BYD had last year planned to open the site with about 40 workers, aimed at boosting green manufacturing in Ontario, Canada's most populous province.
The company is looking to replicate its Lancaster, California plant, which started with about 100 workers in 2013 and now employs more than 750 people.

BMW Drags Feet on Merkel's Call for German Battery Champions

Newly assembled BMW i3 electric automobiles sit on the final quality control line at the BMW factory in Leipzig.

BMW AG plans to increase sales of electric and plug-in hybrids by 30% every year until 2025 to help meet incoming stringent emission regulation in the European Union, prompting the carmaker to accelerate the rollout of battery models.
The German manufacturer moved up a goal for a lineup of 25 electric and plug-in hybrid models by two years to 2023, it said Tuesday, following plans by other carmakers like Volkswagen AG to keep up with tightening regulation. This puts BMW on a trajectory to sell roughly 700,000 electrified vehicles by 2025.
The quicker ramp up on electric cars will put the world’s second-biggest luxury carmaker on a trajectory to meet EU regulation by 2021 on CO2 and avoid fines, Chief Financial Officer Nicolas Peter told reporters in Munich.
“We will achieve them from my perspective, no doubt,’’ Peter said.
Carmakers in Europe are exposed to potentially billions in fines on tough regulations for carbon dioxide fleet emissions that’ll be phased from next year. Rather than falling, automakers’ CO2 emissions have been going up for the past two years due to demand for larger sport utility vehicles and consumers buying fewer diesel cars. Diesels emit about a fifth less CO2 than equivalent gasoline vehicles.
From 2020, much of the EU car fleet will be capped at 95 grams of CO2 per vehicle per kilometer driven. Currently, BMW sits at 128 grams, Chief Executive Officer Harald Krueger said.
The regulation is adding to a bevy of headwinds for the industry as it transitions into electric cars, while also battling trade tensions and a slowing global economy. To tackle the challenges, BMW has put in place a 12 billion euro ($14 billion) cost-cutting program.
BMW currently offers one battery-powered vehicle, the i3 city car, which it started selling in 2013. It’s adding an electric Mini later this year. The company sold 142,000 electric and plug-in vehicles last year, a rise of 38% to make up about 6% of total deliveries. Demand this year has slowed, rising about 2% through May.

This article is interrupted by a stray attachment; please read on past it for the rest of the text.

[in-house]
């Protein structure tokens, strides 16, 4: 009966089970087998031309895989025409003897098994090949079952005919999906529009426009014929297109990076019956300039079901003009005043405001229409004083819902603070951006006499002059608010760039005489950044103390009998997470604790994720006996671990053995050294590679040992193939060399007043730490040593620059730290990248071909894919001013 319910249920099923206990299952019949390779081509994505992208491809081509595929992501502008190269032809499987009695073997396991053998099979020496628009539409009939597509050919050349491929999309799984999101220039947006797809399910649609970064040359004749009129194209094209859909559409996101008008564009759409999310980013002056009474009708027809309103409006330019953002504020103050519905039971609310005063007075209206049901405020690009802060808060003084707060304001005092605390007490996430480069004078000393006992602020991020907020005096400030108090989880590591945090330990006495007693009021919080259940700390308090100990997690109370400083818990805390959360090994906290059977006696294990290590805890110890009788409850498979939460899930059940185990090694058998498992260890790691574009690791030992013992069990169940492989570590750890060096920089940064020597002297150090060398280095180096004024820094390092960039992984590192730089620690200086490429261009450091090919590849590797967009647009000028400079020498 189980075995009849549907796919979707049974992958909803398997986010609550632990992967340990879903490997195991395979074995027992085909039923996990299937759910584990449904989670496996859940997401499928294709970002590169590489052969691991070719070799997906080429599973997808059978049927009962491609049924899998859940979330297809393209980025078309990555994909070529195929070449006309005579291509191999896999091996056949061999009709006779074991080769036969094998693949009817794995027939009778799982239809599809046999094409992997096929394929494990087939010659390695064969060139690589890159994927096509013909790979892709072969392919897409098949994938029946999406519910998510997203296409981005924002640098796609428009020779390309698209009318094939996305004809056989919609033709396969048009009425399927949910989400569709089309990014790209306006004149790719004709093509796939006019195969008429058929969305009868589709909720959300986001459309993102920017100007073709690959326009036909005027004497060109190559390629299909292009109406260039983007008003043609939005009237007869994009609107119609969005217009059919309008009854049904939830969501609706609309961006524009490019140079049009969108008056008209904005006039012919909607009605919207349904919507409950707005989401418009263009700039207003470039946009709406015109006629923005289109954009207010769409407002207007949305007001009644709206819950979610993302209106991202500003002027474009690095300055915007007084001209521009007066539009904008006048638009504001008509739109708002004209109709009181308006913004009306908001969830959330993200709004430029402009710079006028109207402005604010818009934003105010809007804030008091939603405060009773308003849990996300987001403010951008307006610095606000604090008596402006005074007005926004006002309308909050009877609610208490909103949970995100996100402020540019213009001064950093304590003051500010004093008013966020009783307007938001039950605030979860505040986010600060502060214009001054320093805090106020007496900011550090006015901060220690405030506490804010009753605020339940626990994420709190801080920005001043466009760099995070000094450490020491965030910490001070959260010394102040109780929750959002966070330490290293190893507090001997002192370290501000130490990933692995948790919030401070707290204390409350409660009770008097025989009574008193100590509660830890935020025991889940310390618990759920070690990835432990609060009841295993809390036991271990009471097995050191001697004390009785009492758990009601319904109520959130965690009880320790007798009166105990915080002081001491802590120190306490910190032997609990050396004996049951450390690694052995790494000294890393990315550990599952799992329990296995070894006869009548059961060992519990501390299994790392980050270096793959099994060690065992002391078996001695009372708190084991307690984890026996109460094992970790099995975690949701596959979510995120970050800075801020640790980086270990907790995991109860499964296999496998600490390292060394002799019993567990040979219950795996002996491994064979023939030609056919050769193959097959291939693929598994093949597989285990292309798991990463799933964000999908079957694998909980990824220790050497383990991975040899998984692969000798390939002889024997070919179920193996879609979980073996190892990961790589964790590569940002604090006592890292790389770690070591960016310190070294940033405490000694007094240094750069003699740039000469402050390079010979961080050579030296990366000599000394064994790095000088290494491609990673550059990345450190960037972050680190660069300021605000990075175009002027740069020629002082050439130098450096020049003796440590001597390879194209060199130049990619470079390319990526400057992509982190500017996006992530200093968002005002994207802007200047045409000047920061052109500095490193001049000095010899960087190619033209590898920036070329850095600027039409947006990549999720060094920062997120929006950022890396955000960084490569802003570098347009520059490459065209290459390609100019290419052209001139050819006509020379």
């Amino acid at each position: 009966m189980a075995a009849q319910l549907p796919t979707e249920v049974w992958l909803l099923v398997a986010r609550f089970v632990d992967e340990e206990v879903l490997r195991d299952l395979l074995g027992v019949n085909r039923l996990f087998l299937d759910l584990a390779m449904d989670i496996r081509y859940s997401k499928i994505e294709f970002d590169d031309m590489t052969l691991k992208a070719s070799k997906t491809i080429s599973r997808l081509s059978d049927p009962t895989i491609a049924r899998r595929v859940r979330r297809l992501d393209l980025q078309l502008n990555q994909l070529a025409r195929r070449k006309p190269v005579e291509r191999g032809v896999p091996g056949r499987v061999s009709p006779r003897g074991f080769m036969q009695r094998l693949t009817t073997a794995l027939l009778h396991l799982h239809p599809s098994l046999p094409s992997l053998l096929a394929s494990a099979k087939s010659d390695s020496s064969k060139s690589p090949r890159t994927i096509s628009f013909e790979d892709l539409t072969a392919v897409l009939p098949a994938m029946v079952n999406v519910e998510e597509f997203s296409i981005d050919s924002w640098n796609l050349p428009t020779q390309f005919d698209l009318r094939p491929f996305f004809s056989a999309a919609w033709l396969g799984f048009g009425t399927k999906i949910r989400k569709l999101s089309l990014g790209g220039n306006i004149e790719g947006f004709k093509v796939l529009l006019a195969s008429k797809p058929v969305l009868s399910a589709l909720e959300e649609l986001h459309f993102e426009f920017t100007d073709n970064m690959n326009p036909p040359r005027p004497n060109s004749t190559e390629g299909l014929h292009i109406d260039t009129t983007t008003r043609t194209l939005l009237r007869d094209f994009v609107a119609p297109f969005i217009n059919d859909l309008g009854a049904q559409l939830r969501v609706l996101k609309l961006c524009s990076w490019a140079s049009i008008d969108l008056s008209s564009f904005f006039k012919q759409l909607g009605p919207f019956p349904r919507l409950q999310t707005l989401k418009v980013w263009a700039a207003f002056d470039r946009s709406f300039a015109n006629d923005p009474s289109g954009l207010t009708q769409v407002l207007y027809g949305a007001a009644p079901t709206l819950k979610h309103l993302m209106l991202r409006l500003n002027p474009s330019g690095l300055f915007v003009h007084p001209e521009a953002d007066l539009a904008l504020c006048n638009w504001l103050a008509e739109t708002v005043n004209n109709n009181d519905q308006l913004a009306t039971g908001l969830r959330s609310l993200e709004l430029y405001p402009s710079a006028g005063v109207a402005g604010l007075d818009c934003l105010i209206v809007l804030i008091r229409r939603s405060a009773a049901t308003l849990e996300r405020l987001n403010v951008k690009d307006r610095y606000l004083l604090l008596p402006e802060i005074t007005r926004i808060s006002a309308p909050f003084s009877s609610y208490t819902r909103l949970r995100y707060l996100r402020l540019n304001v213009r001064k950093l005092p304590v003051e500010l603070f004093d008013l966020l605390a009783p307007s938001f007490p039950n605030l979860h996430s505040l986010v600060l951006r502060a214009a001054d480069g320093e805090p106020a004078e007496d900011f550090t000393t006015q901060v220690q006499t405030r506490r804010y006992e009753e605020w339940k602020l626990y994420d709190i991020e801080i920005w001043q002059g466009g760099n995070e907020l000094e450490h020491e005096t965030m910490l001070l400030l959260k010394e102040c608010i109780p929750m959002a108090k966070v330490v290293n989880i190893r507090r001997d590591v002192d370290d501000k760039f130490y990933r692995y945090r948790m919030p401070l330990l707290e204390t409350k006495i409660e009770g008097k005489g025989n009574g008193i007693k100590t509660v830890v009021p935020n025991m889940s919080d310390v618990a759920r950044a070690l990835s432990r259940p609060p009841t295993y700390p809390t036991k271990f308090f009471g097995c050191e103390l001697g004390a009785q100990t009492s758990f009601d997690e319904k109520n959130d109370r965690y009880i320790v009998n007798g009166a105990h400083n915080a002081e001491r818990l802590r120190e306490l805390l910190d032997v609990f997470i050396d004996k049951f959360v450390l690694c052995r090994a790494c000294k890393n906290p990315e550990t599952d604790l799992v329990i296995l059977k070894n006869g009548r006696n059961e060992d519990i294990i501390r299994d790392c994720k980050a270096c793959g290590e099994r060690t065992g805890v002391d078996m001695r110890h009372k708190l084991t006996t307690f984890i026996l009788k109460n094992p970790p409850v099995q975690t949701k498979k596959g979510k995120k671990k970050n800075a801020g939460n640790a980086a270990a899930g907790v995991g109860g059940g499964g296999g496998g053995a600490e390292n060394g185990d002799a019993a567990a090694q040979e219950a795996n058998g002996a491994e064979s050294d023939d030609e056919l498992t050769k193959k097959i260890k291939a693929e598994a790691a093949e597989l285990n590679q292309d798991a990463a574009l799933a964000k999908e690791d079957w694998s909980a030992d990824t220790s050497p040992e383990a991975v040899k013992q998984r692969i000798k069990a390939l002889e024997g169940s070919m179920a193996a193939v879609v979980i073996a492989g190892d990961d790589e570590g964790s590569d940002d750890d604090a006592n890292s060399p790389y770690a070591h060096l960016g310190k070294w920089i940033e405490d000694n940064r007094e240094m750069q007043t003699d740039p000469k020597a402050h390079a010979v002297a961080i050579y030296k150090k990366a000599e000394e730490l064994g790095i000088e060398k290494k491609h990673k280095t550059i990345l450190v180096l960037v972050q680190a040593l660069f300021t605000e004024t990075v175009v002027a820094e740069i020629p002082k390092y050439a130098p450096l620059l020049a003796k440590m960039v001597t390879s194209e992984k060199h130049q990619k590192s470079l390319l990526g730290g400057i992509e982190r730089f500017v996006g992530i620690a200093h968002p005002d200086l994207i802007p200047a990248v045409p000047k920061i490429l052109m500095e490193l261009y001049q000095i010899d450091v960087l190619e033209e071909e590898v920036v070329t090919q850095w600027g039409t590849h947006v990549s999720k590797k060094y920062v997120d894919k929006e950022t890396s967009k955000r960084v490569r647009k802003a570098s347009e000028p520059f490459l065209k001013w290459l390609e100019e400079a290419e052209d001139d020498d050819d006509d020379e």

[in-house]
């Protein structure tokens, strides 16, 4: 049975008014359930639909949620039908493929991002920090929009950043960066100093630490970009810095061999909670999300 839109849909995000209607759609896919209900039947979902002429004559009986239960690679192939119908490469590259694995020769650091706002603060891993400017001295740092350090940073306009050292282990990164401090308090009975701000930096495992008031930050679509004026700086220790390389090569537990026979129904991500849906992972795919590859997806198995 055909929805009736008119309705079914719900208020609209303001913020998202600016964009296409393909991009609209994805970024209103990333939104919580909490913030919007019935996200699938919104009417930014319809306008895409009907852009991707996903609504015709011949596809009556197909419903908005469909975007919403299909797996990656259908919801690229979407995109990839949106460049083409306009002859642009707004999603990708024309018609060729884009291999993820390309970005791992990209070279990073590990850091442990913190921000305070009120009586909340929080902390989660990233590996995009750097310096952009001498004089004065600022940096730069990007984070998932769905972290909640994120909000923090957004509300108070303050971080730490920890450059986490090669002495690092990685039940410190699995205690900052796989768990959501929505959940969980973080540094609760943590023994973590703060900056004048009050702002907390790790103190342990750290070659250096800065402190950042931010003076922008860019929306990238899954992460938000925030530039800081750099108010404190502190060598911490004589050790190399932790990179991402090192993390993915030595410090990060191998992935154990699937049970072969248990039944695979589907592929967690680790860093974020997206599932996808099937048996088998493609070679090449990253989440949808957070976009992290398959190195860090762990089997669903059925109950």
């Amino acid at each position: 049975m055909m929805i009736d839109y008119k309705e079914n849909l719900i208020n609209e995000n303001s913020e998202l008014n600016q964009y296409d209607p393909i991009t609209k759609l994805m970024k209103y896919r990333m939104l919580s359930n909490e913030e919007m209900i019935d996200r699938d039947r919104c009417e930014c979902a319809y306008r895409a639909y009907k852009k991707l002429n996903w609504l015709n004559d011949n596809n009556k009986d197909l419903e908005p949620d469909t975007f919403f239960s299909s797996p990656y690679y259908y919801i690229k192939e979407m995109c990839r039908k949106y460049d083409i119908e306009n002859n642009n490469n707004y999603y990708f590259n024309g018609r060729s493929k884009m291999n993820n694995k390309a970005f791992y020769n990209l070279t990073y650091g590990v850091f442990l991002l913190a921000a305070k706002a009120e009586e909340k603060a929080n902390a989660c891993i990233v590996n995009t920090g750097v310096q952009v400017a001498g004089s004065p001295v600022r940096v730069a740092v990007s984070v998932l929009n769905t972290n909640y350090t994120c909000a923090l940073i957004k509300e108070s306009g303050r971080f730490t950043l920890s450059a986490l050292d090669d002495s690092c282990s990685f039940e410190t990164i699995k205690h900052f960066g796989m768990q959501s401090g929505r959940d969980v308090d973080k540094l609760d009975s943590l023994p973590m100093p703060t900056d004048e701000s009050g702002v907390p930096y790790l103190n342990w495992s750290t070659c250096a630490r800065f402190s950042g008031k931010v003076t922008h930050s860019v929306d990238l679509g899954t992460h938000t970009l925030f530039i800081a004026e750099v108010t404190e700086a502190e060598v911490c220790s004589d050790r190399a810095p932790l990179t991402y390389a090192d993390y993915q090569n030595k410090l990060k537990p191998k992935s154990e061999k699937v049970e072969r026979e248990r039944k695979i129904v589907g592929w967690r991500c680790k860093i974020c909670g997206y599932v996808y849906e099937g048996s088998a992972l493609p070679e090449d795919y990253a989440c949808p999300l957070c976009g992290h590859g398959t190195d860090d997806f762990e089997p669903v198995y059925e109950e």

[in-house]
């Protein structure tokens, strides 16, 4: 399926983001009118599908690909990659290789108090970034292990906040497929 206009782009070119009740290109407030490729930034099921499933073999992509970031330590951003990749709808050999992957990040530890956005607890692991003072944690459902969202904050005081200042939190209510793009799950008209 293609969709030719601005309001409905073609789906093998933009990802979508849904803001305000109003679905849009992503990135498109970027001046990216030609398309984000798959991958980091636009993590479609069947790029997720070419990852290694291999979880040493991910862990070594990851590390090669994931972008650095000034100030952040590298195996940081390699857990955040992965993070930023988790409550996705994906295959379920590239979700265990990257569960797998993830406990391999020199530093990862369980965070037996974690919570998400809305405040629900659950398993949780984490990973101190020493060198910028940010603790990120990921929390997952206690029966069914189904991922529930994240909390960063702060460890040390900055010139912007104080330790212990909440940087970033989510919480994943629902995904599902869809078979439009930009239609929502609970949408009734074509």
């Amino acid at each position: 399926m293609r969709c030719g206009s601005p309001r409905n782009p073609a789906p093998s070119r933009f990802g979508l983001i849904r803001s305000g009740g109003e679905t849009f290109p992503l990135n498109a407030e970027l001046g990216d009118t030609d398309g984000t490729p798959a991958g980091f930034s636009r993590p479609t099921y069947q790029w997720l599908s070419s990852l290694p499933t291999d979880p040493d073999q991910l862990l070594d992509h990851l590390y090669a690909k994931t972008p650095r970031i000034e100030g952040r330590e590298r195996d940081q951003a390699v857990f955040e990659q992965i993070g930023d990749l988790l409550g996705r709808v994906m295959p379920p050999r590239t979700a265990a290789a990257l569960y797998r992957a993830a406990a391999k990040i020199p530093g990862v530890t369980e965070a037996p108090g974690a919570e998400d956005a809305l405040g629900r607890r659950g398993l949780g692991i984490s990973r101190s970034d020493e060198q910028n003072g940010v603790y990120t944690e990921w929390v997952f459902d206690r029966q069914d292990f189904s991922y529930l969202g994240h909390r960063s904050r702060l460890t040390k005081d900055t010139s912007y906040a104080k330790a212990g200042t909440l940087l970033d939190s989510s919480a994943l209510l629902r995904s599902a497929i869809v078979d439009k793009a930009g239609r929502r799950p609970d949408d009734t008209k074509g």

Other carmakers have also increased targets for electric vehicles in recent months. Daimler AG in May said that more than half of its Mercedes-Benz brand cars would be plug-in hybrid or electric variants by 2030, while Volkswagen plans to sell more than 1 million purely electric cars by 2025.
BMW on Tuesday also announced it would only buy electricity from renewable energy sources from 2020 onward for all its locations. Separately, the carmaker said it has set aside between 100 million euros and 500 million euros in order to deal with Brexit.

Sunday, 23 June 2019

Electric cars: Owned by few, subsidized by all

Imagine one day that your rich friend Becky FaceTimes you from San Francisco to show off her brand-new luxury car. Congrats to Becky! She works hard for a living, and she earned that brand-new whip.
But then, when collecting your next paycheck, you notice Uncle Sam took part of your earnings to pay for Becky's car. To make matters worse, the next time you go to fill up your 15-year-old sedan at the gas station, you notice an extra charge at the pump to help pay for Becky's fuel.That's not a fair system, but it's what's happening with electric-vehicle subsidies.Both federal and state governments have generous handouts for electric vehicles. The federal tax credit extends up to $7,500. Throw in state subsidies, and that figure can easily top $10,000.